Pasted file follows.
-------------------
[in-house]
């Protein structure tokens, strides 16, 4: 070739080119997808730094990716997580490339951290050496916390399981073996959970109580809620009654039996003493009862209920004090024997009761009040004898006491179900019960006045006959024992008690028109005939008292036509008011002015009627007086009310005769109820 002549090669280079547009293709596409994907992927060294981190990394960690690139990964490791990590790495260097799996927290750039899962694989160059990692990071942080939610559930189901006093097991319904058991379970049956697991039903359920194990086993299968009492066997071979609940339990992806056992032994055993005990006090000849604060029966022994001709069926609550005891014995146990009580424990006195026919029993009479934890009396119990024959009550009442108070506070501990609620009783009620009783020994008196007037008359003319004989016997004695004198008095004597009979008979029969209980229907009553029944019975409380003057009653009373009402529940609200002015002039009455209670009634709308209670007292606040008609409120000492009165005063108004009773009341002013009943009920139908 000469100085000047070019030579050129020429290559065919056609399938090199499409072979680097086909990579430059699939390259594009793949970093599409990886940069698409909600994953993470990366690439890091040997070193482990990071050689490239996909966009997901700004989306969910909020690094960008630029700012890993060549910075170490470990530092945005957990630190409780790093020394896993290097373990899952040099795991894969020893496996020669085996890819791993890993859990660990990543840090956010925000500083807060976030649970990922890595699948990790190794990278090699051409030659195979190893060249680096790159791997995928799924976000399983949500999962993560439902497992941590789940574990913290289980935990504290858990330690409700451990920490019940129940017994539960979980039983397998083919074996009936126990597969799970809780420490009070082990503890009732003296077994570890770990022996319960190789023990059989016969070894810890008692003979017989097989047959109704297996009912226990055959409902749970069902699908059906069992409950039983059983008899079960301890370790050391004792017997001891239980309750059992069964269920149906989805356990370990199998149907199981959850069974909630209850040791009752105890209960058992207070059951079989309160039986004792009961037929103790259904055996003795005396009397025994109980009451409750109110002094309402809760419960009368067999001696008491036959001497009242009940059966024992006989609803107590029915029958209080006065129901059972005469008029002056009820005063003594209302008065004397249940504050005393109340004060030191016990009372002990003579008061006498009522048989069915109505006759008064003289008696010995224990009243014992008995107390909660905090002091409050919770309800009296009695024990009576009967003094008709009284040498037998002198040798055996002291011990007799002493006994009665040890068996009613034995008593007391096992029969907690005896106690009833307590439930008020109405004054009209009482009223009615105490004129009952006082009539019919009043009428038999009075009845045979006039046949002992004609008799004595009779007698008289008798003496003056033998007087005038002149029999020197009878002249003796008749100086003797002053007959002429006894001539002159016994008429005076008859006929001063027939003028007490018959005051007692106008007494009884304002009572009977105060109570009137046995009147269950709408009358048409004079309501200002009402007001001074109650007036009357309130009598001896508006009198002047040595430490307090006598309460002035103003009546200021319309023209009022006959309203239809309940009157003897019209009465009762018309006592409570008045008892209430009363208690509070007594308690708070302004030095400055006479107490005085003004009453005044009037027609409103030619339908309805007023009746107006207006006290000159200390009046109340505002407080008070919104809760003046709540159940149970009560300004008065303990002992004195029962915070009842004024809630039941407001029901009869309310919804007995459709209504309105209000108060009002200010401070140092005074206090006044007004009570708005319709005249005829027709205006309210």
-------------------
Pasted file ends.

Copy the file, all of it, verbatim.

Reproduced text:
[in-house]
């Protein structure tokens, strides 16, 4: 070739080119997808730094990716997580490339951290050496916390399981073996959970109580809620009654039996003493009862209920004090024997009761009040004898006491179900019960006045006959024992008690028109005939008292036509008011002015009627007086009310005769109820 002549090669280079547009293709596409994907992927060294981190990394960690690139990964490791990590790495260097799996927290750039899962694989160059990692990071942080939610559930189901006093097991319904058991379970049956697991039903359920194990086993299968009492066997071979609940339990992806056992032994055993005990006090000849604060029966022994001709069926609550005891014995146990009580424990006195026919029993009479934890009396119990024959009550009442108070506070501990609620009783009620009783020994008196007037008359003319004989016997004695004198008095004597009979008979029969209980229907009553029944019975409380003057009653009373009402529940609200002015002039009455209670009634709308209670007292606040008609409120000492009165005063108004009773009341002013009943009920139908 000469100085000047070019030579050129020429290559065919056609399938090199499409072979680097086909990579430059699939390259594009793949970093599409990886940069698409909600994953993470990366690439890091040997070193482990990071050689490239996909966009997901700004989306969910909020690094960008630029700012890993060549910075170490470990530092945005957990630190409780790093020394896993290097373990899952040099795991894969020893496996020669085996890819791993890993859990660990990543840090956010925000500083807060976030649970990922890595699948990790190794990278090699051409030659195979190893060249680096790159791997995928799924976000399983949500999962993560439902497992941590789940574990913290289980935990504290858990330690409700451990920490019940129940017994539960979980039983397998083919074996009936126990597969799970809780420490009070082990503890009732003296077994570890770990022996319960190789023990059989016969070894810890008692003979017989097989047959109704297996009912226990055959409902749970069902699908059906069992409950039983059983008899079960301890370790050391004792017997001891239980309750059992069964269920149906989805356990370990199998149907199981959850069974909630209850040791009752105890209960058992207070059951079989309160039986004792009961037929103790259904055996003795005396009397025994109980009451409750109110002094309402809760419960009368067999001696008491036959001497009242009940059966024992006989609803107590029915029958209080006065129901059972005469008029002056009820005063003594209302008065004397249940504050005393109340004060030191016990009372002990003579008061006498009522048989069915109505006759008064003289008696010995224990009243014992008995107390909660905090002091409050919770309800009296009695024990009576009967003094008709009284040498037998002198040798055996002291011990007799002493006994009665040890068996009613034995008593007391096992029969907690005896106690009833307590439930008020109405004054009209009482009223009615105490004129009952006082009539019919009043009428038999009075009845045979006039046949002992004609008799004595009779007698008289008798003496003056033998007087005038002149029999020197009878002249003796008749100086003797002053007959002429006894001539002159016994008429005076008859006929001063027939003028007490018959005051007692106008007494009884304002009572009977105060109570009137046995009147269950709408009358048409004079309501200002009402007001001074109650007036009357309130009598001896508006009198002047040595430490307090006598309460002035103003009546200021319309023209009022006959309203239809309940009157003897019209009465009762018309006592409570008045008892209430009363208690509070007594308690708070302004030095400055006479107490005085003004009453005044009037027609409103030619339908309805007023009746107006207006006290000159200390009046109340505002407080008070919104809760003046709540159940149970009560300004008065303990002992004195029962915070009842004024809630039941407001029901009869309310919804007995459709209504309105209000108060009002200010401070140092005074206090006044007004009570708005319709005249005829027709205006309210």